“to build the world we want”

Welcome.

Welcome to my blog, here I post about philosophy, politics, and I review a book every now and then!

Mediocre: of only moderate quality; not very good.

You Don't Know.

You Don't Know.

"Adults always wonder what to say and how to say it when they're talking to a child. You want to be wise, but all you are is a child yourself in a larger body. Nothing is ever what it seems. The things that you think you know are never certain. I know that now. I wish that I didn't, but I do."

- Robert Crais

I recently listened to a dear friend’s podcast discussing the idea that we don’t know as much as we think we do. For some reason, it struck a chord deep down inside of me.  He’s right; for all of my love of philosophy, economics, and mankind, there isn’t all that much that I truly know. Even though, as many of my family and closest friends can attest, I may speak as though I “know,” I don’t.  In fact the only thing I do know is, as René Descartes famously said, “I think, therefore I am.”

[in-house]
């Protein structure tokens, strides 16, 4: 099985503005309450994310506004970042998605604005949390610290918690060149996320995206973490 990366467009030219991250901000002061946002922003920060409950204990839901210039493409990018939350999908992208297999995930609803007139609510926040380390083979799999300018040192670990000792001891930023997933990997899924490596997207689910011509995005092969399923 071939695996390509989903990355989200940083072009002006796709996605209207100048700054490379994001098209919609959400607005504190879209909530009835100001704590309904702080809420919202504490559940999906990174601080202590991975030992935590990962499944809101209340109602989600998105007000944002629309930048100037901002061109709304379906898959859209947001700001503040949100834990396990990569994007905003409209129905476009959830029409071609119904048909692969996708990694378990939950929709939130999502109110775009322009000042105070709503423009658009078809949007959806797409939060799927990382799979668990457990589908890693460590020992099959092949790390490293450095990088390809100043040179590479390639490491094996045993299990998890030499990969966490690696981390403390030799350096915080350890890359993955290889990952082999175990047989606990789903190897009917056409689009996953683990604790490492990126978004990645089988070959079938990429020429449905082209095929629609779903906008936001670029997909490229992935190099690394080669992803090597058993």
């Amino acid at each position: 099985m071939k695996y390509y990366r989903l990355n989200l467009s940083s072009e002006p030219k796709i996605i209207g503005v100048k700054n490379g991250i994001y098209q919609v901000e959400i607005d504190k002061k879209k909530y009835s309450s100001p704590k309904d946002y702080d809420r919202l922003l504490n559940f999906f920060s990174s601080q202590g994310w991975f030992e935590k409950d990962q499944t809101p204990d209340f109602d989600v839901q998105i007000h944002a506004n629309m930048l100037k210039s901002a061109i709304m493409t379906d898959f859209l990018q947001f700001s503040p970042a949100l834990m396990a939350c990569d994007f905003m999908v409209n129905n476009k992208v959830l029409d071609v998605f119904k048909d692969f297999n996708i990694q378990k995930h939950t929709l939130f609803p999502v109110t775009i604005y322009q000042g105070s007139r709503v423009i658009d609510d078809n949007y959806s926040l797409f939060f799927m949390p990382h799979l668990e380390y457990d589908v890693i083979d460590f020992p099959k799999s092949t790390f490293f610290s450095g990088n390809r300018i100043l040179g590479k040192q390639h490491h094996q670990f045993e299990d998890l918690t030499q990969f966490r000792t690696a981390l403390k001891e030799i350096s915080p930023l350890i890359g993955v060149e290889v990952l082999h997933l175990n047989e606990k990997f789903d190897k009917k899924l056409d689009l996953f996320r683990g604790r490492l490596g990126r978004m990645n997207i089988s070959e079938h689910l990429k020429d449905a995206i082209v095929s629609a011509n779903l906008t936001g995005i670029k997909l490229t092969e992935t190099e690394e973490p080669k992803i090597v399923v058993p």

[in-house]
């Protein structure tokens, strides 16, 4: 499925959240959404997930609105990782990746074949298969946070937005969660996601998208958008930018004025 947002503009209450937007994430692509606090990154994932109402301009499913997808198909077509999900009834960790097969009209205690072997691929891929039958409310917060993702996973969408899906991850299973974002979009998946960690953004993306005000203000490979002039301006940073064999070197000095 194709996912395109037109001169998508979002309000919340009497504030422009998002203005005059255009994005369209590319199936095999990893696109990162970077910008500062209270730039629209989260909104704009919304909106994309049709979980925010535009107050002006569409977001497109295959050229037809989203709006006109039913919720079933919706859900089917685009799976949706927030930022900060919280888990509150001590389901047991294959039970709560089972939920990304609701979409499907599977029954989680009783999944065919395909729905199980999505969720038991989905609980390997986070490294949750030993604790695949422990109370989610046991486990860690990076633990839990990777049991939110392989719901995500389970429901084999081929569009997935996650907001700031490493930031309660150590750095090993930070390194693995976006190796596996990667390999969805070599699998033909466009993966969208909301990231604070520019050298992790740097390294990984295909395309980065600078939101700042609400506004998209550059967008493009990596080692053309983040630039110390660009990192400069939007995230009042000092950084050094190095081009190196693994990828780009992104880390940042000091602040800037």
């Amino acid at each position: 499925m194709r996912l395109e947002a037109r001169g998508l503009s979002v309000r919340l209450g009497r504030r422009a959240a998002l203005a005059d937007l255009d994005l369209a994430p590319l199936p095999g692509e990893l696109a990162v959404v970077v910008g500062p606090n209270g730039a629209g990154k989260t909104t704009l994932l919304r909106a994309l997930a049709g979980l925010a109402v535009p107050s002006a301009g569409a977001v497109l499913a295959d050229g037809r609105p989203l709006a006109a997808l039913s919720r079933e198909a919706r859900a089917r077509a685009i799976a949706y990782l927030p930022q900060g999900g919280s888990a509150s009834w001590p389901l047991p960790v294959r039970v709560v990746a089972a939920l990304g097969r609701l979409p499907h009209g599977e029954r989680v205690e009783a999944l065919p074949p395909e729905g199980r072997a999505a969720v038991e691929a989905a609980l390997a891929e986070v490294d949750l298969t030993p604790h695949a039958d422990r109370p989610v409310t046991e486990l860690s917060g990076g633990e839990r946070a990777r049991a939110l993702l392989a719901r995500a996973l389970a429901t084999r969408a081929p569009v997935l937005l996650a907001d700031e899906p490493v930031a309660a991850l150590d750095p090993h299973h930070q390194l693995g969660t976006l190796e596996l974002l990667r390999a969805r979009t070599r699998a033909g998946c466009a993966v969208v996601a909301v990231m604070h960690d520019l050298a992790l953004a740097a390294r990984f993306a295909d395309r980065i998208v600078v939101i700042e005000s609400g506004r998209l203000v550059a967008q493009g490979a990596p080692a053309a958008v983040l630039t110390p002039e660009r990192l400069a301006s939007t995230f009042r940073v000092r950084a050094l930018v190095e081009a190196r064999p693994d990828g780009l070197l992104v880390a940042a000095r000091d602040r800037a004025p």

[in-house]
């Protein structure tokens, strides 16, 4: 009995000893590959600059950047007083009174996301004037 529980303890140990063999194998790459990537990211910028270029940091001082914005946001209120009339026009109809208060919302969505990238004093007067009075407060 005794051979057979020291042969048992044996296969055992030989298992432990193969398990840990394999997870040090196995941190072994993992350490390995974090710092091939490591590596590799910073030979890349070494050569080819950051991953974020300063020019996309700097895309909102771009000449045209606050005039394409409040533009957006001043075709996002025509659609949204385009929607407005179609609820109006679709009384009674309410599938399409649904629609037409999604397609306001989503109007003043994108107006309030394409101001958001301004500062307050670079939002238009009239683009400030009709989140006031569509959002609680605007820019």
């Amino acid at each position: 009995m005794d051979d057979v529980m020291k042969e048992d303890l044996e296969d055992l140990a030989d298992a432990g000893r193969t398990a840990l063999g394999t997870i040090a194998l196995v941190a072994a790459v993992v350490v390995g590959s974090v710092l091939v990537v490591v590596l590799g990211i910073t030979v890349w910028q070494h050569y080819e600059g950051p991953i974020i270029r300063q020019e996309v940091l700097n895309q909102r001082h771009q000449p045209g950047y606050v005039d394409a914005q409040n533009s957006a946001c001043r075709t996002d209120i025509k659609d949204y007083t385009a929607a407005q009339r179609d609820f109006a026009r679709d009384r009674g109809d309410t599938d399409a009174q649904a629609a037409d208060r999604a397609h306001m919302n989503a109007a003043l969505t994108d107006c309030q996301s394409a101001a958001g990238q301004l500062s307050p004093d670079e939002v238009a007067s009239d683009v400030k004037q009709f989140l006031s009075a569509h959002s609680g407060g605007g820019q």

With this being the case, I’m left wondering about the actual point of philosophy or history. It is modern day hubris to suppose that we know 99.9% of the things we claim to. While yes, we have evidence to suggest that something might be true, we would do well to remember all of the past theories that science has thrown at us. It’s shortsighted at best to believe that our tools, as advanced as they may be, are the end all be all to finding truth. Even more, it’s likely that some undiscovered unknown could flip every single idea we’ve ever had on its head.

None of this is to say that we should completely disregard what we have observed about the world and how that has led to the increased prosperity of Man over the ages; it is only to say that we must recognize the inherent possibility and probability that we may at any time be wrong.